Apparently Chinese citizens can’t be satisfied with only one Valentine’s Day in a single year, having created at least two more romantic days for lovers. Falling this year on August 13, the Qixi Festival (Double Sevens Festival) has been a traditional match-making day for over ten years. Behind the festival there is a well-known romantic tragedy, the story of Niulang, a shepherd, and a fairy weaver girl named Zhinü, who fell in love, but were kept apart and allowed to meet only on this day. In some rural regions, girls celebrate at temples wishing for good husbands, and in the city, all kinds of match making activities are being provided for single youngsters.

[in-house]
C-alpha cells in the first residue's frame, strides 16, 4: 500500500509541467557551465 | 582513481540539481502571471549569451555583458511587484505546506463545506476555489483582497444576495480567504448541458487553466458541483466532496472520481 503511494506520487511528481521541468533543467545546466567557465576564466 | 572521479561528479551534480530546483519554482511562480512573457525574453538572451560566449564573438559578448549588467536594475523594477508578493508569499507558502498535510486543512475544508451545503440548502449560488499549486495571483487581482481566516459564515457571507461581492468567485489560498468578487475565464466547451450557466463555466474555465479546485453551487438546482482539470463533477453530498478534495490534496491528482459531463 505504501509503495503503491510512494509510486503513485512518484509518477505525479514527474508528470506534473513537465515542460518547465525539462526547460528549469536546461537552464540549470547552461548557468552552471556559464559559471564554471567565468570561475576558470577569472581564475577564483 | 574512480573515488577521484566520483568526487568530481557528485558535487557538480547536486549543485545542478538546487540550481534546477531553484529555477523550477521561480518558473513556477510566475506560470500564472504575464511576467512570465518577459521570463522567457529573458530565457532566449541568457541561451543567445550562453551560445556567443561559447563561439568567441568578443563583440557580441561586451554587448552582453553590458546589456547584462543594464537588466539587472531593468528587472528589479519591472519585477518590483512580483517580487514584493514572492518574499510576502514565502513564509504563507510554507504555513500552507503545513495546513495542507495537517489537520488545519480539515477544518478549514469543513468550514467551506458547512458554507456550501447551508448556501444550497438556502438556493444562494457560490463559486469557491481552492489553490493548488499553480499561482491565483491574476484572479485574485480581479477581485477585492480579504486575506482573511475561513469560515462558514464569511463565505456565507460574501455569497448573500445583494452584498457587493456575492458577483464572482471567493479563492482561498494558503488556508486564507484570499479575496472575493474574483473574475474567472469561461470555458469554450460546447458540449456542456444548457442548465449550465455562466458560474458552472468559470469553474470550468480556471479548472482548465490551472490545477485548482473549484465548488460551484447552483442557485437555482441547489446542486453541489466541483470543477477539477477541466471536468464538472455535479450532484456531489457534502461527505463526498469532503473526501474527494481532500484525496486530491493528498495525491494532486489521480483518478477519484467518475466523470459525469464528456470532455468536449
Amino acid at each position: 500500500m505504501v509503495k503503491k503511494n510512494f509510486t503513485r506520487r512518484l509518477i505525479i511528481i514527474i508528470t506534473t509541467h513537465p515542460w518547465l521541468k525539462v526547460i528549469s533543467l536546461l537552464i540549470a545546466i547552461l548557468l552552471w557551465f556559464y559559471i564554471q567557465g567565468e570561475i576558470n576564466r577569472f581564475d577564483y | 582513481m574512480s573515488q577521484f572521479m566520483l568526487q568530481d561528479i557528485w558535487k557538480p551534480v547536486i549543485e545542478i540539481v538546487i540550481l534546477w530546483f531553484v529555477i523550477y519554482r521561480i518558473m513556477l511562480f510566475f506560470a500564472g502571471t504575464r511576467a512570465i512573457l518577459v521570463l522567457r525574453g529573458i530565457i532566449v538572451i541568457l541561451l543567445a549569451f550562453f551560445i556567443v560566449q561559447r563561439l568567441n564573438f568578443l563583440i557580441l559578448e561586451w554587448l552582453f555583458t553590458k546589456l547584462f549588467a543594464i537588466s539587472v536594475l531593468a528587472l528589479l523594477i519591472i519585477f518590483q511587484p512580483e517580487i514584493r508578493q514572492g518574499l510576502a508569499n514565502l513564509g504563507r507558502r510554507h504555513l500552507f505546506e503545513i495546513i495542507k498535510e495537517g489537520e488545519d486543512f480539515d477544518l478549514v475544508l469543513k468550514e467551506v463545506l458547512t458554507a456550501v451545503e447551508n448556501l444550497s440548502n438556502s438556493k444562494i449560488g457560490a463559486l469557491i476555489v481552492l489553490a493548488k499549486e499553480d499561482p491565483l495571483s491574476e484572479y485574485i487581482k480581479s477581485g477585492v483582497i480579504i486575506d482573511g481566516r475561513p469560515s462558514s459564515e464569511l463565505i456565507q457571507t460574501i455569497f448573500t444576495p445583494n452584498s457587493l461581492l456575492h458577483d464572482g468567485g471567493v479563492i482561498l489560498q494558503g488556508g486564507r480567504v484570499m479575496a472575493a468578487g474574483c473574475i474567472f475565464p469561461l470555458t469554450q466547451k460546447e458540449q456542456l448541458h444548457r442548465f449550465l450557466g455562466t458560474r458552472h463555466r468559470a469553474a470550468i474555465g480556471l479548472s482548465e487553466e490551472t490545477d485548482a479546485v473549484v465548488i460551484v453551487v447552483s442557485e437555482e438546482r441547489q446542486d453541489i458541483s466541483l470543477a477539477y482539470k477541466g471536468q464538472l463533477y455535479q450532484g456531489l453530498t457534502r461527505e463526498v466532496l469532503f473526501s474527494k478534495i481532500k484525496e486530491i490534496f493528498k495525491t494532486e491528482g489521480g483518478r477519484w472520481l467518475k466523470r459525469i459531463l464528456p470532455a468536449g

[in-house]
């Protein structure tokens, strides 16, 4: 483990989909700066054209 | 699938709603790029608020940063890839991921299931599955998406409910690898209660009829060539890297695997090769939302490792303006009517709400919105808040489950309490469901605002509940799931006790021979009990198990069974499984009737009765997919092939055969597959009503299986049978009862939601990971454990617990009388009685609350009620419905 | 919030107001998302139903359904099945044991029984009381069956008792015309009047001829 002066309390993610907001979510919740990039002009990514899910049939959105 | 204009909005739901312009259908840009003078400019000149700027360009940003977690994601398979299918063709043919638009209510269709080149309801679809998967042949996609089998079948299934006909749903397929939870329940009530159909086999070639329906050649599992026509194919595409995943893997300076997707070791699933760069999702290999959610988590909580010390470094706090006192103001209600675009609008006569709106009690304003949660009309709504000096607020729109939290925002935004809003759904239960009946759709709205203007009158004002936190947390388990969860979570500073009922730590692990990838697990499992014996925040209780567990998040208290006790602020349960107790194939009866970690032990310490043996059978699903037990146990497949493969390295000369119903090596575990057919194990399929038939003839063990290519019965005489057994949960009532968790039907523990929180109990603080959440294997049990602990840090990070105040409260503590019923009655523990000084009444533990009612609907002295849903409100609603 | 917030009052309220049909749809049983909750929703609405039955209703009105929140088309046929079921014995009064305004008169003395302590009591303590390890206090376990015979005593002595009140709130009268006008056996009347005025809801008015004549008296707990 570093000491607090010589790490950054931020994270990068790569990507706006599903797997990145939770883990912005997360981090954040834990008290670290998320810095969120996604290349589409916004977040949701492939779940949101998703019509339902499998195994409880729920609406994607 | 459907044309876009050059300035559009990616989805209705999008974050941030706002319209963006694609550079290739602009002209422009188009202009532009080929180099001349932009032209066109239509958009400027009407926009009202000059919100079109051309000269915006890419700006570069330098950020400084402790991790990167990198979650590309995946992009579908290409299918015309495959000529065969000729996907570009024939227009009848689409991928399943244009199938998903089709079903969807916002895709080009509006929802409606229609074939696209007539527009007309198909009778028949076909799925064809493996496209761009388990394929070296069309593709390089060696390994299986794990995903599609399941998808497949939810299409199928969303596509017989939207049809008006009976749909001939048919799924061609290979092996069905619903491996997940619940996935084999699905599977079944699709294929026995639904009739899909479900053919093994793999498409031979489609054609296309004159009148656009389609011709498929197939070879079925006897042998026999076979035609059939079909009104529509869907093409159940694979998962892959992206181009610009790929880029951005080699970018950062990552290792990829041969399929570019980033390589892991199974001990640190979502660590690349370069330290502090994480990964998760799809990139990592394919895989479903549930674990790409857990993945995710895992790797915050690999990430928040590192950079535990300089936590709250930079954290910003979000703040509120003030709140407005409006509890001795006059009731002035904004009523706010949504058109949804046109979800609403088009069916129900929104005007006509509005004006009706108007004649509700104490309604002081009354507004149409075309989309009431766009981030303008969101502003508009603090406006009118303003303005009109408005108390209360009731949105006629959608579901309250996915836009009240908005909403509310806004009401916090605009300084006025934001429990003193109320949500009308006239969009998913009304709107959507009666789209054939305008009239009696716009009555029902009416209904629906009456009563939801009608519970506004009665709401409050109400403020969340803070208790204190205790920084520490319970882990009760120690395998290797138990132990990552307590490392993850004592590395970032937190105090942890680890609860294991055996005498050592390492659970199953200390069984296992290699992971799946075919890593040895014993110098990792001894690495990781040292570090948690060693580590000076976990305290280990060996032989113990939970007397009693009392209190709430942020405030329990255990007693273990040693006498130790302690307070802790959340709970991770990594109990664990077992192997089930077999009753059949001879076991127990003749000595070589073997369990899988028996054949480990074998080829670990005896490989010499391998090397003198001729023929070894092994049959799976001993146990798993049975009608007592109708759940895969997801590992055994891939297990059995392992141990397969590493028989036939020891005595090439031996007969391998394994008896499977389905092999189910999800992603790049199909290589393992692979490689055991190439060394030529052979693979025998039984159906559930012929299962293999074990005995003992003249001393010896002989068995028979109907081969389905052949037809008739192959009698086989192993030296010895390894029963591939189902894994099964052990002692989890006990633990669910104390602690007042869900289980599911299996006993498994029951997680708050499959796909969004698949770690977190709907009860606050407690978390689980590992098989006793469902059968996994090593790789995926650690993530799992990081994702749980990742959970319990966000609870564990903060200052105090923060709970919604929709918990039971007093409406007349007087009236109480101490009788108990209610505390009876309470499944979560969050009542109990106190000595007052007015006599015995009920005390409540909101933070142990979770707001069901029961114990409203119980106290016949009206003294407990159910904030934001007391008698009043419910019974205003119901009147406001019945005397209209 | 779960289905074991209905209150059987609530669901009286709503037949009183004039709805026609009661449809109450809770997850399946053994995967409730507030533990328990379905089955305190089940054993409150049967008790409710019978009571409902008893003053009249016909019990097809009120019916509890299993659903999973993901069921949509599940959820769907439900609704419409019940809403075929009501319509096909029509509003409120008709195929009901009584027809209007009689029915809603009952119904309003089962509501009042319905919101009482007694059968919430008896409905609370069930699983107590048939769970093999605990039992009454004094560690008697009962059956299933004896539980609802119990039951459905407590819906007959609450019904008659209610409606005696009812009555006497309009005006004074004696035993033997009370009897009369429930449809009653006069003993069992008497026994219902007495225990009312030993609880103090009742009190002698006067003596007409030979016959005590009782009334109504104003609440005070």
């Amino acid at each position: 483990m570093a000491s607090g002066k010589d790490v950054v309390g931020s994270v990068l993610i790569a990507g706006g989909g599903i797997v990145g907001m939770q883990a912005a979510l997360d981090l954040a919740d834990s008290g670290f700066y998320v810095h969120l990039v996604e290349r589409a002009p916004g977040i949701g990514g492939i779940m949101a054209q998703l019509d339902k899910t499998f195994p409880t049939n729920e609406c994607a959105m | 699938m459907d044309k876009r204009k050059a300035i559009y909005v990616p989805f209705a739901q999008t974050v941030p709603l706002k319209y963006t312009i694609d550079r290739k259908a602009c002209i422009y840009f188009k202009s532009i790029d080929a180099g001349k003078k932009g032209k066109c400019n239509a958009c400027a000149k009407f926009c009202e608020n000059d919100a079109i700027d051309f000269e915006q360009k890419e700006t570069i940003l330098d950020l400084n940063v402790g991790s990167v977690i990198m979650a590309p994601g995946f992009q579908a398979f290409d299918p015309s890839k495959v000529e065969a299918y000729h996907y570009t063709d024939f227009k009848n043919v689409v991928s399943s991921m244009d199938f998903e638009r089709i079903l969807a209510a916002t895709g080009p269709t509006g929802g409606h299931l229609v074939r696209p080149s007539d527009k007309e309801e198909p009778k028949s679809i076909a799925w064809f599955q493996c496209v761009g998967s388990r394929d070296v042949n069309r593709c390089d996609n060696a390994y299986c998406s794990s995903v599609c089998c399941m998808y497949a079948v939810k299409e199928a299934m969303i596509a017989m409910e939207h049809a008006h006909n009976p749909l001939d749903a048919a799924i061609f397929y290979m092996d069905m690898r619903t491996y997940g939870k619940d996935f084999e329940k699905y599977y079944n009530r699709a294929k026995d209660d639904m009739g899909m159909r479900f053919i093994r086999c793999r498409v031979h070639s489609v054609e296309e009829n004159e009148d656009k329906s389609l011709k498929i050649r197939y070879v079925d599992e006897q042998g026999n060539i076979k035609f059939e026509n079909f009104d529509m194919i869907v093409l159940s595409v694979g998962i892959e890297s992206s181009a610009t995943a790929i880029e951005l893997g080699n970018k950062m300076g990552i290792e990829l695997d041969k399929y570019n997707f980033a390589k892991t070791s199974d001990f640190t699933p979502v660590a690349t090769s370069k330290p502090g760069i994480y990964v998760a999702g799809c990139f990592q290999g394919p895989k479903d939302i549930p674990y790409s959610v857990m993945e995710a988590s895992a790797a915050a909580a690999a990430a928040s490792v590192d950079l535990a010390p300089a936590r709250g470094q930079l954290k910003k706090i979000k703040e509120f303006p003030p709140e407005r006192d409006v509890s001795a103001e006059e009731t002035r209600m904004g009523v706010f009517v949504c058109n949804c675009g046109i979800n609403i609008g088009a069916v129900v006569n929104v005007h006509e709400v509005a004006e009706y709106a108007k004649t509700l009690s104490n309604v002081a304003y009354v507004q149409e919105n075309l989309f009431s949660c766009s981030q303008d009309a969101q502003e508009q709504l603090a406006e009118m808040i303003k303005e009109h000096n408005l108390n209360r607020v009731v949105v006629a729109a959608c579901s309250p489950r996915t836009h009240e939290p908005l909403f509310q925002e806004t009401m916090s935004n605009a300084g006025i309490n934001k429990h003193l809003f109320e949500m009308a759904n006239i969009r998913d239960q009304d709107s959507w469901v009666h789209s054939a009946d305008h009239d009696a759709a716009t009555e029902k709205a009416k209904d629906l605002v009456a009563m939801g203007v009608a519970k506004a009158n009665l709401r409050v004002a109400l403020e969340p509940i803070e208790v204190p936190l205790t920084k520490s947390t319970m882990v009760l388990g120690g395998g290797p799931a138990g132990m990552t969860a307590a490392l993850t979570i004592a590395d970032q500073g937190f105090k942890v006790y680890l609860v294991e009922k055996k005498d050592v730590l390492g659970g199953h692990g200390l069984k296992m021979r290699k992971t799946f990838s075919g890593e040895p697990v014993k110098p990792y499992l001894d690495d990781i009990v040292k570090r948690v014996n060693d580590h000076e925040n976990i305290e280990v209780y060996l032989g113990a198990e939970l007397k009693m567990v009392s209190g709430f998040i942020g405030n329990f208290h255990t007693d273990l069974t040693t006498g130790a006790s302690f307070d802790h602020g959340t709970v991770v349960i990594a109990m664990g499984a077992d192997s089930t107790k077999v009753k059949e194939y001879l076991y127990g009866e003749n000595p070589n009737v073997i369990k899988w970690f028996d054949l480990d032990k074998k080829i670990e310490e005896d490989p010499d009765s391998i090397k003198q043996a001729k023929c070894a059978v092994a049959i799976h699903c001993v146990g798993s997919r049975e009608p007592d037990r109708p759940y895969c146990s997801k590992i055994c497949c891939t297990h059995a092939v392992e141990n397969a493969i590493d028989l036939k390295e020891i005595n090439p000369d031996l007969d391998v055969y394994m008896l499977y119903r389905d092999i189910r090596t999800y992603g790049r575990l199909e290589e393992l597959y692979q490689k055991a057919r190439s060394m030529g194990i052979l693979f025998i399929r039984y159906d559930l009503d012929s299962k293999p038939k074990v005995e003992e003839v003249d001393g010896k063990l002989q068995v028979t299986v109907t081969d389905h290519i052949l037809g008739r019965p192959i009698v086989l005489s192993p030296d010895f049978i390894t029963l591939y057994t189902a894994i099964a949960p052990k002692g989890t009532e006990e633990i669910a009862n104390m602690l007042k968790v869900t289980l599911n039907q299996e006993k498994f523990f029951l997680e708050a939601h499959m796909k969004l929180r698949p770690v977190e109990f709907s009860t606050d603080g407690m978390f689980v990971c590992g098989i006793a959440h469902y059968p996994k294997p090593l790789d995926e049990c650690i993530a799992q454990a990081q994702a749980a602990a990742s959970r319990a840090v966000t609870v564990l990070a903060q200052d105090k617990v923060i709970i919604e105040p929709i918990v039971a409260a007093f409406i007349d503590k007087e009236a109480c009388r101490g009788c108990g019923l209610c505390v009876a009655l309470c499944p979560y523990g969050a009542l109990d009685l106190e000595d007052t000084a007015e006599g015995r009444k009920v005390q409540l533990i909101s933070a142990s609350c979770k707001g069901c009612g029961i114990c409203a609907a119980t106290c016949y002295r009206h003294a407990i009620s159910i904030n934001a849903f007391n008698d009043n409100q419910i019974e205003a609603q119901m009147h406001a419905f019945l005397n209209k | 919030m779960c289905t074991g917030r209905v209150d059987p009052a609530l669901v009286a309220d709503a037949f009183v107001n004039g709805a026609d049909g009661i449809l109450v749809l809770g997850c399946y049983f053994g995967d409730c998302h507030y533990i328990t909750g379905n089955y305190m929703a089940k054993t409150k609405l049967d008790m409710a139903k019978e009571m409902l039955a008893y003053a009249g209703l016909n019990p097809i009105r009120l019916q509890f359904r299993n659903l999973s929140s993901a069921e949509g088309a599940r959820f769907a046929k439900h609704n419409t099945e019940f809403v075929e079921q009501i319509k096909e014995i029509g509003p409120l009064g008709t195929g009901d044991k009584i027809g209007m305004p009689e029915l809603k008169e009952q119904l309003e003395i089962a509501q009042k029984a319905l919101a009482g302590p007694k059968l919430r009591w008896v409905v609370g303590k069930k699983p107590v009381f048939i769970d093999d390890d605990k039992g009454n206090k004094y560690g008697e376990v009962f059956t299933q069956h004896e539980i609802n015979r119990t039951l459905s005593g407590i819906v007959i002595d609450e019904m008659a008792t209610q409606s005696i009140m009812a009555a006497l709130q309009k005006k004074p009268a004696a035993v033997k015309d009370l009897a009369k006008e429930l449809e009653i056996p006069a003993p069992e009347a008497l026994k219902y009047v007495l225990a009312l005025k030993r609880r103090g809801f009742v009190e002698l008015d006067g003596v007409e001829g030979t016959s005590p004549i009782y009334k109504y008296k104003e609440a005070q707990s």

In Wangniudun Town, these customs will be combined in the annual Qixi Cultural Festival, showcasing traditional handmade tributes from local craftsmen, holding match making events and a love song singing competition. The elaborate tributes resemble chrysanthemum flowers made of rice grains, lotus flowers of garlic skin and egg shell lamps. But all of August is not romantic. Precisely one week later is the spooky Ghost Festival, a time for departed souls and spirits to return from the underworld for a night of fun among the living. For this reason, people usually burn joss paper and offer all kinds of sacrifices to departed ancestors to improve their afterlife.